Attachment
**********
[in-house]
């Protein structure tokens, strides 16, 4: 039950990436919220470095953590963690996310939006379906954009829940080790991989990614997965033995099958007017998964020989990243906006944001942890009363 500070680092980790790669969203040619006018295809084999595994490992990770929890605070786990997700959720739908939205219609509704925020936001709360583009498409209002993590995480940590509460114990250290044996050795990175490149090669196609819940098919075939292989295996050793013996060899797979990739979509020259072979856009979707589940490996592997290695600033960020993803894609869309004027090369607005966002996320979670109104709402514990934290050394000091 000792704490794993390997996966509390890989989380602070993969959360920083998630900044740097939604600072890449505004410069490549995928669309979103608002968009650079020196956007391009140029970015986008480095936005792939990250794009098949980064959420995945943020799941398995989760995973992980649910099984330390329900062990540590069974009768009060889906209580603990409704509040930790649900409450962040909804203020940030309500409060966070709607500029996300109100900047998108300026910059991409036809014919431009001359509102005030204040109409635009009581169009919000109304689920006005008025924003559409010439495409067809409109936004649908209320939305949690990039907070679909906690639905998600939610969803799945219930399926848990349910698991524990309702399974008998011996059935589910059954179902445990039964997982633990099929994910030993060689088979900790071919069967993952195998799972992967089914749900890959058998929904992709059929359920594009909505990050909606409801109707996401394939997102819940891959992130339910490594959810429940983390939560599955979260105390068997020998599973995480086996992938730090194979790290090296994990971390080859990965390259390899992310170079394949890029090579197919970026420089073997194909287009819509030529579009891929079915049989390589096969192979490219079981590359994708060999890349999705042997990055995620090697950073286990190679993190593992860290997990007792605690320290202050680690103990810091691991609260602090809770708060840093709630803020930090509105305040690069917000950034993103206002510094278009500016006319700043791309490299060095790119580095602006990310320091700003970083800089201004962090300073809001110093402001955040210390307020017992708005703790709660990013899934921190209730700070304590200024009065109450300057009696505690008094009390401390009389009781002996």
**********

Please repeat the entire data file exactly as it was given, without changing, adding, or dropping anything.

[in-house]
């Protein structure tokens, strides 16, 4: 039950990436919220470095953590963690996310939006379906954009829940080790991989990614997965033995099958007017998964020989990243906006944001942890009363 500070680092980790790669969203040619006018295809084999595994490992990770929890605070786990997700959720739908939205219609509704925020936001709360583009498409209002993590995480940590509460114990250290044996050795990175490149090669196609819940098919075939292989295996050793013996060899797979990739979509020259072979856009979707589940490996592997290695600033960020993803894609869309004027090369607005966002996320979670109104709402514990934290050394000091 000792704490794993390997996966509390890989989380602070993969959360920083998630900044740097939604600072890449505004410069490549995928669309979103608002968009650079020196956007391009140029970015986008480095936005792939990250794009098949980064959420995945943020799941398995989760995973992980649910099984330390329900062990540590069974009768009060889906209580603990409704509040930790649900409450962040909804203020940030309500409060966070709607500029996300109100900047998108300026910059991409036809014919431009001359509102005030204040109409635009009581169009919000109304689920006005008025924003559409010439495409067809409109936004649908209320939305949690990039907070679909906690639905998600939610969803799945219930399926848990349910698991524990309702399974008998011996059935589910059954179902445990039964997982633990099929994910030993060689088979900790071919069967993952195998799972992967089914749900890959058998929904992709059929359920594009909505990050909606409801109707996401394939997102819940891959992130339910490594959810429940983390939560599955979260105390068997020998599973995480086996992938730090194979790290090296994990971390080859990965390259390899992310170079394949890029090579197919970026420089073997194909287009819509030529579009891929079915049989390589096969192979490219079981590359994708060999890349999705042997990055995620090697950073286990190679993190593992860290997990007792605690320290202050680690103990810091691991609260602090809770708060840093709630803020930090509105305040690069917000950034993103206002510094278009500016006319700043791309490299060095790119580095602006990310320091700003970083800089201004962090300073809001110093402001955040210390307020017992708005703790709660990013899934921190209730700070304590200024009065109450300057009696505690008094009390401390009389009781002996």